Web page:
Tuesday, 3 October 2017

Book review of Improving How Universities Teach Science, Part 1: Content.


Unlike many other books and literature on the subject, Carl Wieman’s Improving How Universities Teach Science - Lessons from the Science Education Initiative spent most of its pages talking about the administrative issues involving the improvement of university teaching. If you're familiar with recent pedagogical literature this book doesn't come with many surprises. What set it apart to me is the scale of the work that Wieman undertook, and his emphasis on educational improvement being an integrative process across an entire department rather than a set of independent advances.

 
The Science Education Initiative, or the SEI, model is about changing entire departments in large multi-year, multi-million dollar projects. The initiative focuses on transforming classes by getting faculty to buy into the idea of transforming them, rather than transforming the classes themselves directly.

The content is based on Wieman’s experience developing a science education initiative at both University of British Columbia (UBC) and at Colorado University (CU). It starts with a vision of what an ideal education system would look like any university mostly as an inspiring goal rather than any practical milestone. It continues with the description of how change was enacted in both of these universities. The primary workforce behind these changes was a new staff position called the science education specialist or SES. SES positions typically went to recent science PhD graduates of that had a particular interest in education. These specialists were hired and then trained in modern pedagogy and techniques to foster active learning. These specialists were assigned as consultants or partners to faculty that had requested help in course transformation.

 
The faculty themselves were induced to help through formal incentives like money for research, or through teaching buy-outs that allowed them more time to work on research, and through informal incentives like considering in teaching assignments and opportunities for co-authorship on scholarly research. Overcoming the already established incentive systems (e.g. publish or perish) that prioritized research over teaching was a common motif throughout this book.

 
The middle third of the book is reflective, and it’s also the meatiest part; if you’re short on time, read only Chapters 5, 6, and the coda.  Here, Wieman talks about which parts of the initiative worked immediately, which worked after changes, and which never worked and why. He talks about his change from a focus on changing courses to a focus on changing the attitudes of faculty. He talks about the differences in support he had at the different universities and how that affected the success of his program. For example, UBC got twice the financial support and direct leadership support from the dean. He also compares the success rate of different departments within the science faculty. Of particular interest to me are the UBC statistics and the UBC mathematics departments, which obtained radically different results. The statistics department almost unanimously transformed their courses, while the mathematics department almost unanimously didn’t.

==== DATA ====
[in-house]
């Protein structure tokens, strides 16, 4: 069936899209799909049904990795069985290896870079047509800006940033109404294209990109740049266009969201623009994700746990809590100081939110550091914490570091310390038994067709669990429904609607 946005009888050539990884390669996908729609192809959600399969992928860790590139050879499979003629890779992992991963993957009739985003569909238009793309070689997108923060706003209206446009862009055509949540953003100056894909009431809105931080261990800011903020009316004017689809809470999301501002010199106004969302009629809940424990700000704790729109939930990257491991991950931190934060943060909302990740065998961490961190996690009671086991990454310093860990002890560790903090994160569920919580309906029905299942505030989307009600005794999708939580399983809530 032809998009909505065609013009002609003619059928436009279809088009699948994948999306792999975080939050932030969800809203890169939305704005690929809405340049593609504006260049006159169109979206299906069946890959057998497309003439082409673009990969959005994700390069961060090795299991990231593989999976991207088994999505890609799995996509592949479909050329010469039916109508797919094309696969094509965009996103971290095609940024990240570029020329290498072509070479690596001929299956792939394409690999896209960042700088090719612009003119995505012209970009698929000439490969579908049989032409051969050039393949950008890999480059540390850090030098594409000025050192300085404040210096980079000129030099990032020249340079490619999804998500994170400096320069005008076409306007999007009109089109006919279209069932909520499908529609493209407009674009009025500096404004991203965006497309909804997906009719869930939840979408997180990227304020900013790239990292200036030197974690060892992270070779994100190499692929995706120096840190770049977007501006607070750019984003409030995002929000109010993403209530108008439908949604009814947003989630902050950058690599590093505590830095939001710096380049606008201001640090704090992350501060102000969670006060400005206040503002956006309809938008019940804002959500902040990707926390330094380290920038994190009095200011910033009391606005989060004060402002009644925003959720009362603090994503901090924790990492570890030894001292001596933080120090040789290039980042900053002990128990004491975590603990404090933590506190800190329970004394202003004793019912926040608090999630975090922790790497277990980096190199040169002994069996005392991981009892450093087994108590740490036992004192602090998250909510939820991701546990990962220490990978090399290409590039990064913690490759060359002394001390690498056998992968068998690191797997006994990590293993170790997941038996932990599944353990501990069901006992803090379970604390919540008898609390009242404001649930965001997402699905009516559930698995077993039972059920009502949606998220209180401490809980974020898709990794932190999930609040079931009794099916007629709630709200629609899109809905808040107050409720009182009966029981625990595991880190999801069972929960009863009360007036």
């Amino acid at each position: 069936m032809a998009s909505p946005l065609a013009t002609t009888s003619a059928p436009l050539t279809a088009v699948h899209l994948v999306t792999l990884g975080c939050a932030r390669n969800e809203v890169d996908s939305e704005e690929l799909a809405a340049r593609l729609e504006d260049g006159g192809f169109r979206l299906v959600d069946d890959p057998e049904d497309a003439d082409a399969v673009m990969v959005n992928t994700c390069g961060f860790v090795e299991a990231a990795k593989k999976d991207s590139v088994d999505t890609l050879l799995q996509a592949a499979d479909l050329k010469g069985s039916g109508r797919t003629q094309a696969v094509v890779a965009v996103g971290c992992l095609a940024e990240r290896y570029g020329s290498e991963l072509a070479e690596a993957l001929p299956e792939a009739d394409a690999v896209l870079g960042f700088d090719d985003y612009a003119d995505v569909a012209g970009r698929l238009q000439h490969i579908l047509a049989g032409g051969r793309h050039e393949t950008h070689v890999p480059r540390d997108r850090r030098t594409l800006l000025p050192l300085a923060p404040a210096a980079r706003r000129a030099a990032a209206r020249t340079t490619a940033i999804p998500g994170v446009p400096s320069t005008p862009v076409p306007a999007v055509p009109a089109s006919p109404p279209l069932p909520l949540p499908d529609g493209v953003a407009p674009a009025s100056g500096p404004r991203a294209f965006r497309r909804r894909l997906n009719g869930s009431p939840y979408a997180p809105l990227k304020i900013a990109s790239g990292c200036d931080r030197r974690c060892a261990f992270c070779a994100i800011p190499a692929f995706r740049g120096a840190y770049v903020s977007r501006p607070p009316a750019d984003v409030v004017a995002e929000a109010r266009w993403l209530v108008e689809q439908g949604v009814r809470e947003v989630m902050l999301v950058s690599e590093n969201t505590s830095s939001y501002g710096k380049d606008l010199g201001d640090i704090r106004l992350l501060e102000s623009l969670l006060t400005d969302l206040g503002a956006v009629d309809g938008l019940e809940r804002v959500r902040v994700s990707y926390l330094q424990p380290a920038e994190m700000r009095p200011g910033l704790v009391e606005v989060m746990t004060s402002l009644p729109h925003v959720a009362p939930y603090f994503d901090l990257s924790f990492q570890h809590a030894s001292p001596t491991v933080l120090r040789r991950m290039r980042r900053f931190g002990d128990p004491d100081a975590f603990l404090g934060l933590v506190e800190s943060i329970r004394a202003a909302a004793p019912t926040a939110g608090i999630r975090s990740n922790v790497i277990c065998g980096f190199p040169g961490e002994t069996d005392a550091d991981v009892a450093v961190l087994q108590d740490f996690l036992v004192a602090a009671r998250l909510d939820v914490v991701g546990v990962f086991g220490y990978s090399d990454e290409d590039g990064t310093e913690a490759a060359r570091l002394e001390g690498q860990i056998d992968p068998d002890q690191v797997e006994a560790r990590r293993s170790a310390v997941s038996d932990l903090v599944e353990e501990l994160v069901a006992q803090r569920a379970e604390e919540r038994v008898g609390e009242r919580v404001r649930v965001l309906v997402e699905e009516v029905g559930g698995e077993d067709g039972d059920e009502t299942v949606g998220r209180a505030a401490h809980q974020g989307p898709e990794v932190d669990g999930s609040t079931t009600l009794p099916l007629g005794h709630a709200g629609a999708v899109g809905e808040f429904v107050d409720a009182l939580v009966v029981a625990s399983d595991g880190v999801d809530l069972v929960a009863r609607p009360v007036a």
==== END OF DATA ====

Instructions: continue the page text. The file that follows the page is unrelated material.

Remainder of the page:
Wieman also talks at length about ‘ownership’ of courses, and how faculty feeling that they own certain courses is a roadblock. Calling it a roadblock is partly because of the habit of faculty to keep their lecture notes to themselves on the assumption that they are the only one teaching a particular course. Furthermore, the culture of ownership was perceived to contribute to resistance from faculty to changes to their courses.

 
Under Wieman's model, course material is to be shared with the whole department so that anyone teaching a particular course has access to all the relevant material that has been made for it by department. Although UBC managed to create a repository for course material, the onus on populating that repository the faculty and there were few people that actually contributed. However where this matters most in the introductory courses even partial sharing was enough because many people tend to teach those courses.

 
The final third of the book is a set of appendices which include examples of learning activities and strategies in transformed courses, guiding principles for instruction, and several short essays on educational habits and references to much of the other work that Wieman has done. It also includes a hiring guide with sample interview questions for possible Science Education specialists.

 
The book also includes coda, which is an 8 page executive summary of the first two parts of the book. The coda served as a good review also a nicely packaged chapter that could be shared with decision makers such as deans and faculty chairs. Decision makers are exactly who I would recommend this book to; it has an excellent amount of information for the time and effort it takes to digest.


I had a few other thoughts about this book that were set aside for the sake of flow. You can find them in the second part of this book review.